* Wow, the Rachels were here and they cleaned my house! I've got some awesome friends.

* And they mopped my floors? That's going above and beyond!

* What's with the kids leaving their dirty socks everywhere? I'm SO tired of picking up other people's dirty socks.

* I'm so glad my mother-in-law is here. She's organized our videos, cleaned off our porches, made yummy food, and given the little girls wonderful attention. And those naps I've been able to take have been so nourishing.

* I'm so glad we have a crib upstairs to lie Katie in. Those bars are great protection from too-eager hands.

* Awake at 4 a.m. again?

* Eek, gotta get Harmony's nose wiped and keep those hands away from Katie!

* Maybe if I put her down really gently, she'll stay asleep. Guess not.

* Why does everyone act like I should be lying in bed? I want to be up and around.

* Five in a row! This is going to be so much fun for these little girls to grow up. I can almost picture them as five teenagers sitting on the couch posing for pictures. But only almost.

* The kids are so good to Katie. There's never any shortage of hands to hold her.

* Katie is such a sweet baby. I can't believe I've been privileged to do this eight times. Each time I wonder if something might go wrong and each time I thank God for the miracle of another perfect baby.

* I'm really glad Harmony loves those Legos so much, but this is the fifth time I've cleaned these up today.

* Wow, I'm sore. Maybe I should do more lying in bed.

* That really is the cutest outfit the Hatches brought me. I'm glad people don't just assume I have enough clothes. While it's fun to see Katie wear something all her sisters have worn, it's thrilling to see her in something new.

* Why does your fussy time have to be right when I'm drifting off into peaceful, oblivious slumber?

* Oh! Gotta get Harmony's nose again.

* Australian animal reports due, Mother Goose fair, fifth grade maturation program, strings concert, school survey, field trip permission slips . . . doesn't the school know we just had a new baby?

* I know DH's feeling rotten today, but I'm so glad he found time to put together that crib. And look how awesome it fits in that corner of the nursery. Harmony's so excited to see Katie lying in it. I'm glad we have nice neighbors who gave it to us.

* I really need to be grateful Katie is such a pleasant baby. I still don't know how my sister handled five fussy babies -- she amazes me.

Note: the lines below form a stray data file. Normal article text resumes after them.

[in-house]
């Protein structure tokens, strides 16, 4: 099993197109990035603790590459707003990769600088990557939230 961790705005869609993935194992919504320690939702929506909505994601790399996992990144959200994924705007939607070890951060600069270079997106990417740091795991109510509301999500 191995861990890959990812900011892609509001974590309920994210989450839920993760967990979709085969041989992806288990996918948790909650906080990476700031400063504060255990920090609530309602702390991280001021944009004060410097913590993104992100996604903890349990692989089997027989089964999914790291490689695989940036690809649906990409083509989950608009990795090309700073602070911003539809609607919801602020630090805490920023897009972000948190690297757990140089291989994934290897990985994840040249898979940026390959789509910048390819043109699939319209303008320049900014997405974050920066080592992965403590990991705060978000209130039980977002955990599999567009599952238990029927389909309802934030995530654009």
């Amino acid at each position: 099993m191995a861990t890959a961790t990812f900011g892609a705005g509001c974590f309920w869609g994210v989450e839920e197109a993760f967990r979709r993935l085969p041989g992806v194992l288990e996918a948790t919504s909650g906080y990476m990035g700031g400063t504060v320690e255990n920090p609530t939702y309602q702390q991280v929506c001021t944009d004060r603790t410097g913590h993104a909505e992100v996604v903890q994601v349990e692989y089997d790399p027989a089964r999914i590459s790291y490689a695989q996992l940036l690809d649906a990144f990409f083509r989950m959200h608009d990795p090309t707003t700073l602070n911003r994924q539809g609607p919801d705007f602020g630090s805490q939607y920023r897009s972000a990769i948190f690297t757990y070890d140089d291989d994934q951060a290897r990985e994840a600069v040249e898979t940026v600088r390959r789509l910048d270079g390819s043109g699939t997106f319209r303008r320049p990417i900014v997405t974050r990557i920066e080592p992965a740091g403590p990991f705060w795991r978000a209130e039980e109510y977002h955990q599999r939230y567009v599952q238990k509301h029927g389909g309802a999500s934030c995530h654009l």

* I still need to find a time to get some sleeping newborn shots of Katie when the light's good. Oh well, at least I got some cute ones of her awake the other day.

* I have the best life.

Sunday, May 09, 2010

The picture that says it all . . .

Harmony: Wow, I finally get to hold the baby. She's so cool!
Katie: What have I got myself into? Are you sure this is safe, Mommy?

The Long Version -- Katie's Birth Story

I was really hoping to go into labor on my own this time, but I felt good about scheduling an induction for May 3rd, 6 days before my due date. For one thing, DH had a conference in a nearby city he was presenting at this weekend, and while he would only be forty minutes away, I didn't relish the possibility of having our child without him. And frankly, I was tired of being pregnant and it was nice to have an end date. My doctor said that while I'd have to have an IV, we would start by breaking my water and see how things progressed. Since I'd usually delivered within a few hours of my water being broken, I figured the odds I wouldn't need pitocin were pretty good, and the comfort of being able to plan and arrange for my children's needs outweighed my distaste for IVs.

Monday arrived and I woke up at 5 a.m., unable to get back to sleep. The hospital is supposed to call as soon as they have room. With Eliza, I went in at 6 in the morning, and with Harmony, around 9, so I planned accordingly, having our dear friend Val Cooper be on call for the day shift, and planning on having DH available that evening after the birth.

When the hospital hadn't called by 7, I called over to find out that every room was full and that I was only second on their list to call. They said to give it a few hours. I called my friend Rachel, who had worked the night shift. She said that they'd been so busy, they'd had every room full plus some triage rooms that were usually empty. I crossed my fingers. At 9, I called again. Still full and now I'd been bumped behind another gal who required an induction for health reasons. At 10, I got tired of waiting and hoping and took the little girls on an outing to the Bean Life Science Museum at BYU. They had a great time and I was glad for something to do. We drove over and picked up the twins from kindergarten, and came home for lunch. At noon, I figured the chances of getting in that day were slim, since my doctor didn't want me to start any later than 2:00, and I resigned myself to waiting another day. I was tired by then and decided it was probably better that way anyway. I'd get a nap and a full night's rest.

At 12:15, I was surprised to hear my phone ring. It was the hospital -- how soon could I get there? Val Cooper came over to watch the girls, DH drove home from work and we were on our way. On the way there, I reminded him that his job was to tell me I was doing a good job. "I'll probably get to a point at the end -- all the books say it -- where I think I can't do it anymore. Just encourage me and remind me that all I have to do is one contraction at a time. If necessary, have me look at the clock and set a goal to do five more minutes or so."

We arrived, got the paperwork signed, went to room nine, and met the charge nurse. I told her I was planning on going without an epidural and to please assign me a good nurse. As she started the infant monitor and we visited, I asked for advice. "Just try to relax and take yourself away. Breathing helps. And almost every mom gets to a point where she thinks she can't do it anymore, and right after that, the baby comes."

(one last pregnancy picture -- so excited to get this baby born!)

While we waited for my doctor, my friend Rachel called, "Did you get in?"

"Yep -- we're just waiting for the doctor. Any last words of advice?"